Reading the World: The Blue Fairly Book

 Author: Andrew Lang

About the book: A collection of fairy tales from around the world.

Review:  Right from the first story, these stories are told in a fairytale-like fashion. Yes, that is the most stated obvious there is. Hear me out. There is a certain characteristic that makes a story a fairytale.

First of all, these stories are written in an oral narrative. They are met to be read out loud and because of that, there are gaps in the narrative. Such as their little depiction as possible. The stories are told in a straightforward leaving big chunks of detail out. So, this overlaps into the other gap. A gap in logic.

With fairytales there no need to explain the unexplainable. Animals turn into people, magic rings grains wishes, and kings are chop up and peace back together. These stories are pack with magic and that is the beauty of fairytales. If you can tell a story with kids looking up at you with wide-eye wonderment, then there no need for much logic.

Out of all the fairytale retellings I read, only one truly have captured a fairytale narrative and that A Tale Dark and Grim by Adam Gidwitz.

The stories in The Blue Fairy Book are a mix of known and lesser-known fairytales. The book is like my copy of Reader's Digest The World's Best Fairy Tales with I nick along with a copy of The Princess Bride from my mom's bookcase years ago. If my mom wants them back all she has to do is, ask for them.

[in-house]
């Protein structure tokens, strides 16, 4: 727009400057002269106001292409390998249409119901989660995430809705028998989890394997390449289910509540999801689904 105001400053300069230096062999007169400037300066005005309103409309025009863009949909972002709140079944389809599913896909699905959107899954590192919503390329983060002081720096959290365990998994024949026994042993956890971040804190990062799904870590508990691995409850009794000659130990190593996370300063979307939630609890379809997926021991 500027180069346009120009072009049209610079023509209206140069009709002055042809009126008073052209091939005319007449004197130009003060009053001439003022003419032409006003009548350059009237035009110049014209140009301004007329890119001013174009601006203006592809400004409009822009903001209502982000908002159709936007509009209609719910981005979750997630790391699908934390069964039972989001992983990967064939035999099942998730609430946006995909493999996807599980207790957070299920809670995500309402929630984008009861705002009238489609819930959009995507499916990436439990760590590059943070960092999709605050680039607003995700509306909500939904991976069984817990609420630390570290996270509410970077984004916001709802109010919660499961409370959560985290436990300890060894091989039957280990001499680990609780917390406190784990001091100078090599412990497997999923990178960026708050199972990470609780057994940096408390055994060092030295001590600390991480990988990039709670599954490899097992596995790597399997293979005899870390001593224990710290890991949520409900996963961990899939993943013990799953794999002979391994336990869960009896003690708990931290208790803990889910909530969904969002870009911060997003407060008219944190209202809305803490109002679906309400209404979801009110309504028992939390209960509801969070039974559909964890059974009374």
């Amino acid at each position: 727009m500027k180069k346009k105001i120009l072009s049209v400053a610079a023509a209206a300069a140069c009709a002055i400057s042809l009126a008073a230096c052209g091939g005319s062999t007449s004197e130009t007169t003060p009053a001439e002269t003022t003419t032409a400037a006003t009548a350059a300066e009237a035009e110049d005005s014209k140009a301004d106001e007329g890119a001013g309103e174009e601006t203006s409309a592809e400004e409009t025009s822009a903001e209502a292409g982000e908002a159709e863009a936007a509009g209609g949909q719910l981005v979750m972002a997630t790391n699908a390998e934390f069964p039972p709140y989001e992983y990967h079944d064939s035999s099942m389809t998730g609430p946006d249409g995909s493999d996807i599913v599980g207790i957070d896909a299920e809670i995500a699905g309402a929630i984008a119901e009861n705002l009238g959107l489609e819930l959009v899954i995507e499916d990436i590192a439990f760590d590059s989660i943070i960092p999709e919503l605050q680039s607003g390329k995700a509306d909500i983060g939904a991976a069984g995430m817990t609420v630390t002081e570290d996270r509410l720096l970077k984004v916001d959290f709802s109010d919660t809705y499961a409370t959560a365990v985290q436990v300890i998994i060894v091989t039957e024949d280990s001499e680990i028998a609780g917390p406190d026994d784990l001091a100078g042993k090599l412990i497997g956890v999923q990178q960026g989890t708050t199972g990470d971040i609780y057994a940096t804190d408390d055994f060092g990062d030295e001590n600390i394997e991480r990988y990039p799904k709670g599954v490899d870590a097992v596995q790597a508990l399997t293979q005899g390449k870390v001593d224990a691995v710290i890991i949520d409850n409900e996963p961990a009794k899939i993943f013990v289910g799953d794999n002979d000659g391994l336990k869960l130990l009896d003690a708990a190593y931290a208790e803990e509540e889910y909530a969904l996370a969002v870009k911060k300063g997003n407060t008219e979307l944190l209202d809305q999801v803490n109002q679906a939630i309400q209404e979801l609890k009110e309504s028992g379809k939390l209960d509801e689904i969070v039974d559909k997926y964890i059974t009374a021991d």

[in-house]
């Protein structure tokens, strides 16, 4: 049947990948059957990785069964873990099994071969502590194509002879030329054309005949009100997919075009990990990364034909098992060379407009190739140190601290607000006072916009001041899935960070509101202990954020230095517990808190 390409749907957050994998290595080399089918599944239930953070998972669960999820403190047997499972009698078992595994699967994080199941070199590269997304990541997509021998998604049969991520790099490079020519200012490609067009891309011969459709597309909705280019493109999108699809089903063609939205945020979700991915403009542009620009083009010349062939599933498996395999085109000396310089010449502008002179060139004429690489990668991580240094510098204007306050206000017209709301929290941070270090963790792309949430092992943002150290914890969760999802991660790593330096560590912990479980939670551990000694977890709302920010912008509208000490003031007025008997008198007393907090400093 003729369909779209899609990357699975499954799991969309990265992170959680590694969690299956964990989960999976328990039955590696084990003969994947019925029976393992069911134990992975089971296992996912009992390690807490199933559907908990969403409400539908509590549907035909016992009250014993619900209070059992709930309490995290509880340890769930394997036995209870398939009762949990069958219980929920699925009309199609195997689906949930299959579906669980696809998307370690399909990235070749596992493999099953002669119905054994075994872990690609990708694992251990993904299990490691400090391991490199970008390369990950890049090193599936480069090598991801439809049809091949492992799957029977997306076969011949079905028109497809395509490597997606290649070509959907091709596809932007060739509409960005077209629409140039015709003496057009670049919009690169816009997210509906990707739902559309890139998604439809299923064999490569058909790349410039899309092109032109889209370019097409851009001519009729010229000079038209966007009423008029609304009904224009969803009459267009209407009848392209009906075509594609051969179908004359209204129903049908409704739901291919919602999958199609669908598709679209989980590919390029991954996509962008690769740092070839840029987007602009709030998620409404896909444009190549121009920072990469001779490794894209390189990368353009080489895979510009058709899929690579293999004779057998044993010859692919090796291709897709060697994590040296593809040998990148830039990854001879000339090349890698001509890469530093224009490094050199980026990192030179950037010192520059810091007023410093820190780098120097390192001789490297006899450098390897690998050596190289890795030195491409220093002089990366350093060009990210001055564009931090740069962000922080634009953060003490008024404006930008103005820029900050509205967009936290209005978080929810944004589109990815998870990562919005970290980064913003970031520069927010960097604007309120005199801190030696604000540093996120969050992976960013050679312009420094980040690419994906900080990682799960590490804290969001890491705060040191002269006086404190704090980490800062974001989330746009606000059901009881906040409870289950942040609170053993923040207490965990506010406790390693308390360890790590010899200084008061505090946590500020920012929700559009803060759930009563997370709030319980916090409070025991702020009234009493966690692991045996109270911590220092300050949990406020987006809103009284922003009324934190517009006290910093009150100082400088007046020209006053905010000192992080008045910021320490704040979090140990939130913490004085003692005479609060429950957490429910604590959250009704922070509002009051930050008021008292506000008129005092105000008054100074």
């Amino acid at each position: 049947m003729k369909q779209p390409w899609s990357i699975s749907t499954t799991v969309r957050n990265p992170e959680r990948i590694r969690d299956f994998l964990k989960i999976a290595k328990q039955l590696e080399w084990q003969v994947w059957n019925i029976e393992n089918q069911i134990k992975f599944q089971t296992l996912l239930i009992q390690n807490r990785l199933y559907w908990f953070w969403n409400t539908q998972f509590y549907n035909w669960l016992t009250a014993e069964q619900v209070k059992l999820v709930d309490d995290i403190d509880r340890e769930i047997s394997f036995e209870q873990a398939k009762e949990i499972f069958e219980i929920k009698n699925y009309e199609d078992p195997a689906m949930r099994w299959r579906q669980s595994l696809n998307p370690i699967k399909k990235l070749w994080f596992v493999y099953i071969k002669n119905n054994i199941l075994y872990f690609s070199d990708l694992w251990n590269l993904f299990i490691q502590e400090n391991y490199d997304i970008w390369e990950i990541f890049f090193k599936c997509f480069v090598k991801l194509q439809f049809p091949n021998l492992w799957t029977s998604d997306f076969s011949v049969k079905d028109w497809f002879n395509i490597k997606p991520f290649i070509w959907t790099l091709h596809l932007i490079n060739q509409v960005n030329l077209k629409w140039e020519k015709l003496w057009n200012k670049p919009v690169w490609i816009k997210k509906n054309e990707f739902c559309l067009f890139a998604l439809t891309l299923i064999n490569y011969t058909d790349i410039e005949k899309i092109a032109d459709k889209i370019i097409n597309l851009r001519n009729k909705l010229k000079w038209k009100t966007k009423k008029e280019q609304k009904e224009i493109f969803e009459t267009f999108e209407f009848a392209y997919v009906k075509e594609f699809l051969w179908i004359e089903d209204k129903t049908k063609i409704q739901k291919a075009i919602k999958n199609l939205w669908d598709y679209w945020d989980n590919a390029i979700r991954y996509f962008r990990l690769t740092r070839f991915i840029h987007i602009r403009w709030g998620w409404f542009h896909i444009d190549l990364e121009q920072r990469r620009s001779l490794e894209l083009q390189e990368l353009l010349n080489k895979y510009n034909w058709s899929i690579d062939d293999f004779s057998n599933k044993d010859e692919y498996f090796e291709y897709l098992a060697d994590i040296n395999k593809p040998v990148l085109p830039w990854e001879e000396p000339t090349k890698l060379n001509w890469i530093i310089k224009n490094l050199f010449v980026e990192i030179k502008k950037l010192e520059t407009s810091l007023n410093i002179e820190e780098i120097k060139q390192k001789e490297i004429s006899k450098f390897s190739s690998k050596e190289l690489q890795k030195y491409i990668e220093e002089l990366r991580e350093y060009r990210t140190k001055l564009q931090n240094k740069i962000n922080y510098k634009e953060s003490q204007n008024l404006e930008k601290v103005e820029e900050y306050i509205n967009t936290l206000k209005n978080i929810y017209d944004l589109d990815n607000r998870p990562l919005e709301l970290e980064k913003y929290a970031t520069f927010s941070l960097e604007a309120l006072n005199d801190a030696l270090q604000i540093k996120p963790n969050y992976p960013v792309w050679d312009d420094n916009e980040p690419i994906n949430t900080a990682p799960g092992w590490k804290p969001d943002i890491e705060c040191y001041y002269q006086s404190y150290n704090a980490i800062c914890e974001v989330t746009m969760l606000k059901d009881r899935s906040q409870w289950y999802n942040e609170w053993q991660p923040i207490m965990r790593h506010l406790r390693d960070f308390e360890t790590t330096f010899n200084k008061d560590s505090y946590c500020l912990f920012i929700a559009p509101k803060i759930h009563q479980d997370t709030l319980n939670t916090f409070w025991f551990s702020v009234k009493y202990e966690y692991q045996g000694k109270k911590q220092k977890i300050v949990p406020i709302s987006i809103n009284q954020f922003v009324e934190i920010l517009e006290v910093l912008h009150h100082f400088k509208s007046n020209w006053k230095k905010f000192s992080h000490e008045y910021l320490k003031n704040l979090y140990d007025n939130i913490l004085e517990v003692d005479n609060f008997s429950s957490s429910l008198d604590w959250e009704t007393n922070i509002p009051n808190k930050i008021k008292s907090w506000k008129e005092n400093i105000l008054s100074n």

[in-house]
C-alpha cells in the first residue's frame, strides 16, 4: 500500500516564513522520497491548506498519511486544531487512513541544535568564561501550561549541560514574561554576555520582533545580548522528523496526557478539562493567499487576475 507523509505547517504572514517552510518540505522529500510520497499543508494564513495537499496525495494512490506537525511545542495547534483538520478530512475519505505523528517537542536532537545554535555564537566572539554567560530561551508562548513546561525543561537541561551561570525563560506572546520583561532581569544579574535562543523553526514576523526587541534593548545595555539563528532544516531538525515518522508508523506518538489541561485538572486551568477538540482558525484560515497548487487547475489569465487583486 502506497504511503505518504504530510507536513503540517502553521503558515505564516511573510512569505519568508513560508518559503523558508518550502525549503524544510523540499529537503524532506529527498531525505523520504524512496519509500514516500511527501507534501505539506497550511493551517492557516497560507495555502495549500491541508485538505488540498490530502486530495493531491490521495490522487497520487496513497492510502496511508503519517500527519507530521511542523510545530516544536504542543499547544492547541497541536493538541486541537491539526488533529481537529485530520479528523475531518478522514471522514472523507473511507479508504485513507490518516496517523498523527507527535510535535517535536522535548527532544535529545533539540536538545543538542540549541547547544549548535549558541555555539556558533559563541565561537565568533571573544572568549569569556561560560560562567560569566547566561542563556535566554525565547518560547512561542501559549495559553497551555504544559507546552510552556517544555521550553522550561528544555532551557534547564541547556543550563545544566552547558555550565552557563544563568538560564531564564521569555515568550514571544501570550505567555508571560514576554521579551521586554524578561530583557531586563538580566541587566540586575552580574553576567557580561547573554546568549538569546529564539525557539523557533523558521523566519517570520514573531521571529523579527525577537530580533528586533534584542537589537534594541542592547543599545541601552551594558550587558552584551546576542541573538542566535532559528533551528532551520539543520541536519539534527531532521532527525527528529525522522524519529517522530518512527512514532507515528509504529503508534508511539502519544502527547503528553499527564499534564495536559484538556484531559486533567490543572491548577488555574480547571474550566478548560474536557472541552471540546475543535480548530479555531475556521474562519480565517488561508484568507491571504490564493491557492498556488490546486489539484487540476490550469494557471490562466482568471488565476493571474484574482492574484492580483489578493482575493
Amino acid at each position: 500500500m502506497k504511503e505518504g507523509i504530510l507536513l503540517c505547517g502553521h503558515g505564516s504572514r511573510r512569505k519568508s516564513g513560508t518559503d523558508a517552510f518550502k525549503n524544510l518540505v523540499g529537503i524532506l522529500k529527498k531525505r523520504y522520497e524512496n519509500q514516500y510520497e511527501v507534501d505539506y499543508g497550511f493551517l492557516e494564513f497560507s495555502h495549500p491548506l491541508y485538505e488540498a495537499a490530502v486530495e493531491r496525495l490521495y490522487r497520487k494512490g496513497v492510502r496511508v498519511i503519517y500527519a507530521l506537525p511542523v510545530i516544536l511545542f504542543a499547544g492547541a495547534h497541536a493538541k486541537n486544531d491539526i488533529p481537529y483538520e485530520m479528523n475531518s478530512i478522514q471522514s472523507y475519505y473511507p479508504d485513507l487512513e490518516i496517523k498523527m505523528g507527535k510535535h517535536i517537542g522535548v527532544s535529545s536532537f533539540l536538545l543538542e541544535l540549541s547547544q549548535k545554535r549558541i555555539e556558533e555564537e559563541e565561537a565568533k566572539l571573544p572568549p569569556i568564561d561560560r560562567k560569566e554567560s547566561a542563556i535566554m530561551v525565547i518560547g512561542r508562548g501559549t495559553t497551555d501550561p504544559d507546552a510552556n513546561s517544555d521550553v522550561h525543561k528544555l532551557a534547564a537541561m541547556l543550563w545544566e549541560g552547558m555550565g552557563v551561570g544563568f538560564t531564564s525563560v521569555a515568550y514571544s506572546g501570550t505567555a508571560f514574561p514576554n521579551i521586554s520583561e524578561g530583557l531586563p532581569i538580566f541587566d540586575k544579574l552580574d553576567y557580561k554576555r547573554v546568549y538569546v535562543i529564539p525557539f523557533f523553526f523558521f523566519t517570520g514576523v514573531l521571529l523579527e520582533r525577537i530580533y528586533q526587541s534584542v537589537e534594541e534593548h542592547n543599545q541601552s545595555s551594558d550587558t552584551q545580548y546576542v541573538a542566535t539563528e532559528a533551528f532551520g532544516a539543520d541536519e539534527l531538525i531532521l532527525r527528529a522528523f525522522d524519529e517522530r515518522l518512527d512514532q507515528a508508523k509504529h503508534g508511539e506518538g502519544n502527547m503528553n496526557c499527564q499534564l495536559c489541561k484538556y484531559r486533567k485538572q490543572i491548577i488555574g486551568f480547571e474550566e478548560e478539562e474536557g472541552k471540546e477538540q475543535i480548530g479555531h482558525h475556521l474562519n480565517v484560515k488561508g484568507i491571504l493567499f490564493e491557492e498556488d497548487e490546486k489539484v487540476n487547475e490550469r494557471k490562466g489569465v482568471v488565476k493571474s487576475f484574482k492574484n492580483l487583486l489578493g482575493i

Overall, this is your typical fairytale book. When it comes to writing a Reading, the World post I try to hold off on the most well-known fairytale collections. I have the leather-bound books for the Brother Grim, Hans Christian Andersen, and The Arabian Knights sitting on my bookshelf. No way am I going to write about them anytime soon.

I'm writing about The Blue Fairy Book because I heard that Andrew Lang's Colored Fairy Book series becomes more obscure in stories with each book having more and more obscure stories. I tend to walk on the offbeat path. As much as I want to start with the last book in the Colored Fairly series, I know how difficult people are when it comes to the unfamiliar and unknown. The best option is to ease people into the series.

So, I have my next eleven Reading the World post layout for you. Now and then you see a Fairly book pop up on this blog. As a matter of fact, there are a few other fairy tale-related posts that I might write about. The fact that fairytales are part of the oral tradition is only the tip of the iceberg. I can write about fairytale retellings.

Well...that all I have for this post. Has anyone read The Blue Fairly Book or has heard of Andrew Lang? Let me know in the comments.

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